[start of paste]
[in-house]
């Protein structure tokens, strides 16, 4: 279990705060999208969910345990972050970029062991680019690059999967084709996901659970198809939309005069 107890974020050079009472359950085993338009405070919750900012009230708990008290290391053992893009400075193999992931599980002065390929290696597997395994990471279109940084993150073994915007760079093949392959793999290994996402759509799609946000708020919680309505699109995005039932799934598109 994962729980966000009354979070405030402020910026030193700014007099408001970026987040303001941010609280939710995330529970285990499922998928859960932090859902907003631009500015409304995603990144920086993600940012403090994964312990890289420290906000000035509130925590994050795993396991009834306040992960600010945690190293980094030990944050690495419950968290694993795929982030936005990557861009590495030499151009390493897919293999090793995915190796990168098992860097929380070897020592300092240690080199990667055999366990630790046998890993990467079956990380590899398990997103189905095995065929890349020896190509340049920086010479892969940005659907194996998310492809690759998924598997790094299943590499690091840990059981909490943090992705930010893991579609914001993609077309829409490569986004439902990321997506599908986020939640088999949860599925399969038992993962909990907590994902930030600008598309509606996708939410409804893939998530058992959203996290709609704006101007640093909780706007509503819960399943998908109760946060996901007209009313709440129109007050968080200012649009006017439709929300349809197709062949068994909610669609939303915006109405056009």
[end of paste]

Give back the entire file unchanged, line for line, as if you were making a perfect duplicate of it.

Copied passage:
[in-house]
């Protein structure tokens, strides 16, 4: 279990705060999208969910345990972050970029062991680019690059999967084709996901659970198809939309005069 107890974020050079009472359950085993338009405070919750900012009230708990008290290391053992893009400075193999992931599980002065390929290696597997395994990471279109940084993150073994915007760079093949392959793999290994996402759509799609946000708020919680309505699109995005039932799934598109 994962729980966000009354979070405030402020910026030193700014007099408001970026987040303001941010609280939710995330529970285990499922998928859960932090859902907003631009500015409304995603990144920086993600940012403090994964312990890289420290906000000035509130925590994050795993396991009834306040992960600010945690190293980094030990944050690495419950968290694993795929982030936005990557861009590495030499151009390493897919293999090793995915190796990168098992860097929380070897020592300092240690080199990667055999366990630790046998890993990467079956990380590899398990997103189905095995065929890349020896190509340049920086010479892969940005659907194996998310492809690759998924598997790094299943590499690091840990059981909490943090992705930010893991579609914001993609077309829409490569986004439902990321997506599908986020939640088999949860599925399969038992993962909990907590994902930030600008598309509606996708939410409804893939998530058992959203996290709609704006101007640093909780706007509503819960399943998908109760946060996901007209009313709440129109007050968080200012649009006017439709929300349809197709062949068994909610669609939303915006109405056009």